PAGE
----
Although not the norm in Australia, haggling is a skill which comes with enormous potential savings.
According to Choice, it’s Australia’s place at the end of the consumer supply chain and lack of competition among sellers that have made for few opportunities for a culture of haggling to develop.
But with the rise of online shopping, consumers are now more informed about other markets, consumers are more informed than ever as to how and where they part with their change.
Although not the norm in Australia, haggling is a skill which comes with potential savings, that can only be realised when the skill is put to the test
In addition to the financial incentives, the art of haggling is on the rise – and can be recipe for success when conducted in the right way (pictured is a market in Bali)
Professor Harmen Oppewal from Monash University and Dr Robin Canniford of the University of Melbourne, who both specialise in marketing, collated skills which ensure success.
Among the top tips are to scope the market and see what similar deals are being offered by competitors.
Once sure of the the typical expectation, punters should start confidently and ask the seller ‘Is this your best price?’
Among the top tips are to scope the market and see what similar deals are being offered by competitors
Once sure of the the typical expectation, punters should start confidently and ask the seller ‘is this your best price?’ (pictured is a market in Bali)
Top tips for successful haggling
1. Research the market
2. Initiate haggling
3. Take a polite, positive approach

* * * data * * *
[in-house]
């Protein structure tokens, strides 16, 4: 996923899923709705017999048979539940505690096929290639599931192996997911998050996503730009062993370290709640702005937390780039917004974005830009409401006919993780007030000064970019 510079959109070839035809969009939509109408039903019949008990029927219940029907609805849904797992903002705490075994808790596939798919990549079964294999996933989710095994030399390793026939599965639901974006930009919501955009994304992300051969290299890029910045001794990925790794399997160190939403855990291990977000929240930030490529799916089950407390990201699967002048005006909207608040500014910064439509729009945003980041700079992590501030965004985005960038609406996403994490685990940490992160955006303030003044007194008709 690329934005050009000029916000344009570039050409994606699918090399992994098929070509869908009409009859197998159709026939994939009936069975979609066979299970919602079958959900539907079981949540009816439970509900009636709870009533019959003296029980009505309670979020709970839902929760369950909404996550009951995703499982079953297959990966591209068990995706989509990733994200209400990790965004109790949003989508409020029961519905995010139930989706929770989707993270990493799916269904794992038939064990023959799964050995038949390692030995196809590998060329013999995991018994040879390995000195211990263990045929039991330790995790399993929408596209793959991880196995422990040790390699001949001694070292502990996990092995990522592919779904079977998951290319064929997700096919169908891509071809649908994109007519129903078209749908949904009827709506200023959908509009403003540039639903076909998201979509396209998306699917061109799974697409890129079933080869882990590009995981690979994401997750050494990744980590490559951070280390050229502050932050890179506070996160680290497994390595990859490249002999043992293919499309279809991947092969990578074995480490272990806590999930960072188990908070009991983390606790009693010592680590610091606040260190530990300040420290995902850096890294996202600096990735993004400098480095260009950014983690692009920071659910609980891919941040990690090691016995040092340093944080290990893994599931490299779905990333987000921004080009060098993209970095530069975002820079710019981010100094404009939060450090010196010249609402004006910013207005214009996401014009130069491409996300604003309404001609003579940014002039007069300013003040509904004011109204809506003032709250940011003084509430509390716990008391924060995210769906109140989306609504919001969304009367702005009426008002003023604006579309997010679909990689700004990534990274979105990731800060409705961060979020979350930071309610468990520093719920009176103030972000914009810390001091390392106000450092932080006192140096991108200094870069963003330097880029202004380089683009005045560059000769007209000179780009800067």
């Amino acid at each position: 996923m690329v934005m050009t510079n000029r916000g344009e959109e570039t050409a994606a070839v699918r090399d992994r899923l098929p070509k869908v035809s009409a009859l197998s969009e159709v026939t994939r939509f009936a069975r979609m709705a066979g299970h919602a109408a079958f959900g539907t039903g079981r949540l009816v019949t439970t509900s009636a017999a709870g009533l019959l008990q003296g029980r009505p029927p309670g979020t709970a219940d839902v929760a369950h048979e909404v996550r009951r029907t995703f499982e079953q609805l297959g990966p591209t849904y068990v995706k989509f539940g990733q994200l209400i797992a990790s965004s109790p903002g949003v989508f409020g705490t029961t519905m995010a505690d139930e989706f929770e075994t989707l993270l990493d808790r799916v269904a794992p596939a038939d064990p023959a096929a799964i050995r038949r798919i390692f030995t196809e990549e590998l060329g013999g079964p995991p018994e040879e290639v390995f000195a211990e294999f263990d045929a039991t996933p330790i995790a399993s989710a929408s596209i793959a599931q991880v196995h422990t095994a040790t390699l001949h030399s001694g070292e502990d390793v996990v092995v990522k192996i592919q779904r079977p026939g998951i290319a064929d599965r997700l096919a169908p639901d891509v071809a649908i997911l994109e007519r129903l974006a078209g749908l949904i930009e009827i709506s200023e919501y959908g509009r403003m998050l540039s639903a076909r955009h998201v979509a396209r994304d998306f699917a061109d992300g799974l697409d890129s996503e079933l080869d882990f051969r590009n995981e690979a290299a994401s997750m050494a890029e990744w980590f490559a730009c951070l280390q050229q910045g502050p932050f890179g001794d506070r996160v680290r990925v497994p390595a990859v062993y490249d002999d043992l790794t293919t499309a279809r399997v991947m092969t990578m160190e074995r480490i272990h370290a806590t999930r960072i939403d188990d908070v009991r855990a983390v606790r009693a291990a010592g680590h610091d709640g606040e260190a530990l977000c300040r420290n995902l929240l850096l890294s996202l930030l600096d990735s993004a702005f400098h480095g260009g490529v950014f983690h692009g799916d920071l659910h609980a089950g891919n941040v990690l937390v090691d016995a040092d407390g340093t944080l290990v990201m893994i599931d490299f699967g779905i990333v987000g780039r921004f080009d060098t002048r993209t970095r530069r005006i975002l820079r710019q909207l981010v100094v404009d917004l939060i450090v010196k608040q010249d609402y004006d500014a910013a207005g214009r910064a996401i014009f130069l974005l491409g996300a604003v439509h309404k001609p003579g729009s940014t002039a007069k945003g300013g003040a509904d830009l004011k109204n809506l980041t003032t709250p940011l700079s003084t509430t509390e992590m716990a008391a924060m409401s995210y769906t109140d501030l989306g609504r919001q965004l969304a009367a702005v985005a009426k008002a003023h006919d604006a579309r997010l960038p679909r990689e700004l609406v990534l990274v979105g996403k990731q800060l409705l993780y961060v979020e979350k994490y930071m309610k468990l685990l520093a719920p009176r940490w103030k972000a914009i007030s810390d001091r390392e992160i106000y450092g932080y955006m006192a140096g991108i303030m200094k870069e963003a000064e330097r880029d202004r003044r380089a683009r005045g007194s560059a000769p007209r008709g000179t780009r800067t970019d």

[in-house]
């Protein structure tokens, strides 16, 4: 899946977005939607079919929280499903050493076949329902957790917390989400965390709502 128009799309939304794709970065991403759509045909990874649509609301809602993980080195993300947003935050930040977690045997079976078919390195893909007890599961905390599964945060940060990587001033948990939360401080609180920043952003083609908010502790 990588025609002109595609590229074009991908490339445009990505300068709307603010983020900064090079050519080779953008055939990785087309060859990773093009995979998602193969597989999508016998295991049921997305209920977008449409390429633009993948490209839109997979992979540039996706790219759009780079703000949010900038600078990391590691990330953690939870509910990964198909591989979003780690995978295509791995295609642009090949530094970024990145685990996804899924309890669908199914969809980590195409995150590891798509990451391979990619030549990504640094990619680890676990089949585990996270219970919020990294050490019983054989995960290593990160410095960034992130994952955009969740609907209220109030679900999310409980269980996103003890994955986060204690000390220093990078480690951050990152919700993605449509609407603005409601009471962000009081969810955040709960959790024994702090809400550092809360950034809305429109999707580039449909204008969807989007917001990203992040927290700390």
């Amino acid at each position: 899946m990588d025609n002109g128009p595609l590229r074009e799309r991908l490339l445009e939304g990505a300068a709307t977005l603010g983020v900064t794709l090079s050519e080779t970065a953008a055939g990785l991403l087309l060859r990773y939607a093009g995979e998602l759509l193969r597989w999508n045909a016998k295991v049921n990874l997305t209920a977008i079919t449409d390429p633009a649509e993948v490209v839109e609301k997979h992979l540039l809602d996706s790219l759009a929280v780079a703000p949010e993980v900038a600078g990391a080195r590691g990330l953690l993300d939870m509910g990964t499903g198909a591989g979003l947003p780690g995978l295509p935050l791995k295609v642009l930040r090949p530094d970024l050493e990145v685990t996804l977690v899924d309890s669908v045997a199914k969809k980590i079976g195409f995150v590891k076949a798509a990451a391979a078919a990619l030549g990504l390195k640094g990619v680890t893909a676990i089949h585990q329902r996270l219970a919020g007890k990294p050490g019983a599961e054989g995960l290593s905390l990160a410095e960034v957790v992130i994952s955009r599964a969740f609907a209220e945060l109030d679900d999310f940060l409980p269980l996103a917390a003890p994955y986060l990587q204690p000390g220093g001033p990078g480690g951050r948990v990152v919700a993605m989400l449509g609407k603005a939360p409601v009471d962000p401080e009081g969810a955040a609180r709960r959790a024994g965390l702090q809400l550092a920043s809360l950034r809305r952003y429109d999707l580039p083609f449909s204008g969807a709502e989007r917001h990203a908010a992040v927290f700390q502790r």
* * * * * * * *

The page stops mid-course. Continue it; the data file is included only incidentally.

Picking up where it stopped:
4. Look interested in getting a deal
5. Look for opportune times to buy
6. Think from the seller’s perspective
7. Draw attention to product’s flaws
8. Negotiate not just on price
9. Offer to buy more than one product
Body language and facial expressions were also, unsurprisingly, lauded as important components of success.
Also recommended was taking a polite and positive approach throughout.
Offering to buy several of the same product is similarly thought to up the chances of success, as is drawing attention to unique features of the product that might make it unappealing to other buyers, don’t matter to you.
‘Saying, ‘I can go down the road’ [is] a more aggressive tactic, but there are also tactics whereby you can build relationships,’ Dr Canniford told the publication.
‘Be friendly, smile, know the market, be an expert, be prepared to walk away, take your time, build relationships and enjoy yourself.
‘It’s about a process of agreement, at the end of the day. It’s cordial.’